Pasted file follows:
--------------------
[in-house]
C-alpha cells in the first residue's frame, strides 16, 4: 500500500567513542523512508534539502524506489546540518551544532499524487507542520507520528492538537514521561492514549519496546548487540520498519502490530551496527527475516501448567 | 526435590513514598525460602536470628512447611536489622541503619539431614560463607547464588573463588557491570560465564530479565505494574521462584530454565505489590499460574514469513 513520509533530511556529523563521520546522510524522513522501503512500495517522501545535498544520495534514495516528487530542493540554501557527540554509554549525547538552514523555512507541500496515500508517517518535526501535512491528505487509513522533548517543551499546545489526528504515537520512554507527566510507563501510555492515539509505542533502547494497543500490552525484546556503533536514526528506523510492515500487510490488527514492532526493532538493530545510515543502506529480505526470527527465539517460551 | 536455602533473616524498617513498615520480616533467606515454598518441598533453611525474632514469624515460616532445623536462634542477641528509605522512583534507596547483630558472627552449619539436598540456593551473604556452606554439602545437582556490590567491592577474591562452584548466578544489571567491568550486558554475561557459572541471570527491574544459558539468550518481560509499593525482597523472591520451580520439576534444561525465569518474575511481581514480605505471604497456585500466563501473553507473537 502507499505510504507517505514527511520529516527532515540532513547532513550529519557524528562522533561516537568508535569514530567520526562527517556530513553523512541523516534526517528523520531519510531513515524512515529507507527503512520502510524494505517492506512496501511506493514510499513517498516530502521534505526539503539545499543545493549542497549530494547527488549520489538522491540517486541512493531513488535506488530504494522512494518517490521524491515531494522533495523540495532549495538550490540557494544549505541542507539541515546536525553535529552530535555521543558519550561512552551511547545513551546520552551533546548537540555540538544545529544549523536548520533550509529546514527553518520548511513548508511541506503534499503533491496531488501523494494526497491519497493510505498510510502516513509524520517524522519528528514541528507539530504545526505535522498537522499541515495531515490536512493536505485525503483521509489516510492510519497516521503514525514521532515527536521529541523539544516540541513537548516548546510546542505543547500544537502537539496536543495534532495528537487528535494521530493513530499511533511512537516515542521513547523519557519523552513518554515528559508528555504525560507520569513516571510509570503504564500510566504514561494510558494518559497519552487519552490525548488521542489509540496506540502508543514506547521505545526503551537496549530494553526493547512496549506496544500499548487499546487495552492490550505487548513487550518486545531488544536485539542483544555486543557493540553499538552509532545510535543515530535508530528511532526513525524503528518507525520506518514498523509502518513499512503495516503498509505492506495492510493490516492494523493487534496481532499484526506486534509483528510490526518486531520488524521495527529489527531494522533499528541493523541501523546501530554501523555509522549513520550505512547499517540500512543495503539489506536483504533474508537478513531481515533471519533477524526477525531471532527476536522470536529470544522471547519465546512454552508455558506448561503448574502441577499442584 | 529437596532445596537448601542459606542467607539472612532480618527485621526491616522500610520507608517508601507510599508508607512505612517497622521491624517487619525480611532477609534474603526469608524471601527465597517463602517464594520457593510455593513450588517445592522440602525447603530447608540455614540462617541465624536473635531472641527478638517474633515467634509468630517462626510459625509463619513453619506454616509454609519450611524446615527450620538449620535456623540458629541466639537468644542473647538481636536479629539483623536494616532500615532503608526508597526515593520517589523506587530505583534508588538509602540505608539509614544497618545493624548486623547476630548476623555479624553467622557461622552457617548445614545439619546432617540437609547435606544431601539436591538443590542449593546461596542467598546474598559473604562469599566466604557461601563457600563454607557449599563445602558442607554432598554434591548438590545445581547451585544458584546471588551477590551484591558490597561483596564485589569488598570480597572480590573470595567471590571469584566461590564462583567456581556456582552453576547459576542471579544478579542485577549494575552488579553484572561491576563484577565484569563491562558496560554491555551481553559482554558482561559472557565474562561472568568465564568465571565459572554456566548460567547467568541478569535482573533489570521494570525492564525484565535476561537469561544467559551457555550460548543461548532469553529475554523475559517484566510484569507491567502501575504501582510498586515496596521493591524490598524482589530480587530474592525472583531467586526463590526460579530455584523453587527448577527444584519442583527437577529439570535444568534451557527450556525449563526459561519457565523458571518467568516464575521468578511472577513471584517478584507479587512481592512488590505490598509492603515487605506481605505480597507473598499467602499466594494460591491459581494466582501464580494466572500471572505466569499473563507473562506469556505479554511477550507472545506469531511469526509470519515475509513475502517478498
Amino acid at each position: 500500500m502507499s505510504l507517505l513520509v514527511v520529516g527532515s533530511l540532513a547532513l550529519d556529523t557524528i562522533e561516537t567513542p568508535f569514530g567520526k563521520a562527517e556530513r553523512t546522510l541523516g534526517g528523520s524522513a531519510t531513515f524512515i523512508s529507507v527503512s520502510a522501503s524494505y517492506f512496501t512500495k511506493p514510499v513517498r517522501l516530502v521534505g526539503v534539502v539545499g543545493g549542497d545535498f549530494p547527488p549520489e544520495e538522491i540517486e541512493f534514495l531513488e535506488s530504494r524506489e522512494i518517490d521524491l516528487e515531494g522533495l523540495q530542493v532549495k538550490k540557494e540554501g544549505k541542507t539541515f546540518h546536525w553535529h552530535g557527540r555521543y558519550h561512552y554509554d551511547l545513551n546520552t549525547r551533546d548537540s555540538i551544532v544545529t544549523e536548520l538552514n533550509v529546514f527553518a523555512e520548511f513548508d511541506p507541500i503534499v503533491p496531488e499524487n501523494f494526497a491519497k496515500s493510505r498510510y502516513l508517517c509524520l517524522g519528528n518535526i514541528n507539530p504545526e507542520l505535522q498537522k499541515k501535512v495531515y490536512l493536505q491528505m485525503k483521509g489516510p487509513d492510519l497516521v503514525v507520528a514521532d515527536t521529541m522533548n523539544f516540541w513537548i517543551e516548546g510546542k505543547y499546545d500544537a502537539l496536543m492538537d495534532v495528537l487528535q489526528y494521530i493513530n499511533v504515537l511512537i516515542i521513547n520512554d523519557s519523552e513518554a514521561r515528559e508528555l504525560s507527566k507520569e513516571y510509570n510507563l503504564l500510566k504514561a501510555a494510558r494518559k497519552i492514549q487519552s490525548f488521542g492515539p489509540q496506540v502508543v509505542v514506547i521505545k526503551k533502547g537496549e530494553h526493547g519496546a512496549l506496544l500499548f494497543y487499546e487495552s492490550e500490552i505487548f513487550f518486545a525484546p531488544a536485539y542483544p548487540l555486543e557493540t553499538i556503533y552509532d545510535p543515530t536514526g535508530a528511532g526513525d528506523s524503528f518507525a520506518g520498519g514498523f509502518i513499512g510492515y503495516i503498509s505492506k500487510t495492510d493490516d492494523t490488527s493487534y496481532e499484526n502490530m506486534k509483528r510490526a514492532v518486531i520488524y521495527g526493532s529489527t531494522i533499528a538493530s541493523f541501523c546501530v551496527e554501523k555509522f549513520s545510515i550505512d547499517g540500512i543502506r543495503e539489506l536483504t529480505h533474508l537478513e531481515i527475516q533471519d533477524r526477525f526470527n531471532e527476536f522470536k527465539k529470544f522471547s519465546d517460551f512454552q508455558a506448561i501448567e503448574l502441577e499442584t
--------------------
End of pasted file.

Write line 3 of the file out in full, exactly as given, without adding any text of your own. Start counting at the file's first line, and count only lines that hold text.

Amino acid at each position: 500500500m502507499s505510504l507517505l513520509v514527511v520529516g527532515s533530511l540532513a547532513l550529519d556529523t557524528i562522533e561516537t567513542p568508535f569514530g567520526k563521520a562527517e556530513r553523512t546522510l541523516g534526517g528523520s524522513a531519510t531513515f524512515i523512508s529507507v527503512s520502510a522501503s524494505y517492506f512496501t512500495k511506493p514510499v513517498r517522501l516530502v521534505g526539503v534539502v539545499g543545493g549542497d545535498f549530494p547527488p549520489e544520495e538522491i540517486e541512493f534514495l531513488e535506488s530504494r524506489e522512494i518517490d521524491l516528487e515531494g522533495l523540495q530542493v532549495k538550490k540557494e540554501g544549505k541542507t539541515f546540518h546536525w553535529h552530535g557527540r555521543y558519550h561512552y554509554d551511547l545513551n546520552t549525547r551533546d548537540s555540538i551544532v544545529t544549523e536548520l538552514n533550509v529546514f527553518a523555512e520548511f513548508d511541506p507541500i503534499v503533491p496531488e499524487n501523494f494526497a491519497k496515500s493510505r498510510y502516513l508517517c509524520l517524522g519528528n518535526i514541528n507539530p504545526e507542520l505535522q498537522k499541515k501535512v495531515y490536512l493536505q491528505m485525503k483521509g489516510p487509513d492510519l497516521v503514525v507520528a514521532d515527536t521529541m522533548n523539544f516540541w513537548i517543551e516548546g510546542k505543547y499546545d500544537a502537539l496536543m492538537d495534532v495528537l487528535q489526528y494521530i493513530n499511533v504515537l511512537i516515542i521513547n520512554d523519557s519523552e513518554a514521561r515528559e508528555l504525560s507527566k507520569e513516571y510509570n510507563l503504564l500510566k504514561a501510555a494510558r494518559k497519552i492514549q487519552s490525548f488521542g492515539p489509540q496506540v502508543v509505542v514506547i521505545k526503551k533502547g537496549e530494553h526493547g519496546a512496549l506496544l500499548f494497543y487499546e487495552s492490550e500490552i505487548f513487550f518486545a525484546p531488544a536485539y542483544p548487540l555486543e557493540t553499538i556503533y552509532d545510535p543515530t536514526g535508530a528511532g526513525d528506523s524503528f518507525a520506518g520498519g514498523f509502518i513499512g510492515y503495516i503498509s505492506k500487510t495492510d493490516d492494523t490488527s493487534y496481532e499484526n502490530m506486534k509483528r510490526a514492532v518486531i520488524y521495527g526493532s529489527t531494522i533499528a538493530s541493523f541501523c546501530v551496527e554501523k555509522f549513520s545510515i550505512d547499517g540500512i543502506r543495503e539489506l536483504t529480505h533474508l537478513e531481515i527475516q533471519d533477524r526477525f526470527n531471532e527476536f522470536k527465539k529470544f522471547s519465546d517460551f512454552q508455558a506448561i501448567e503448574l502441577e499442584t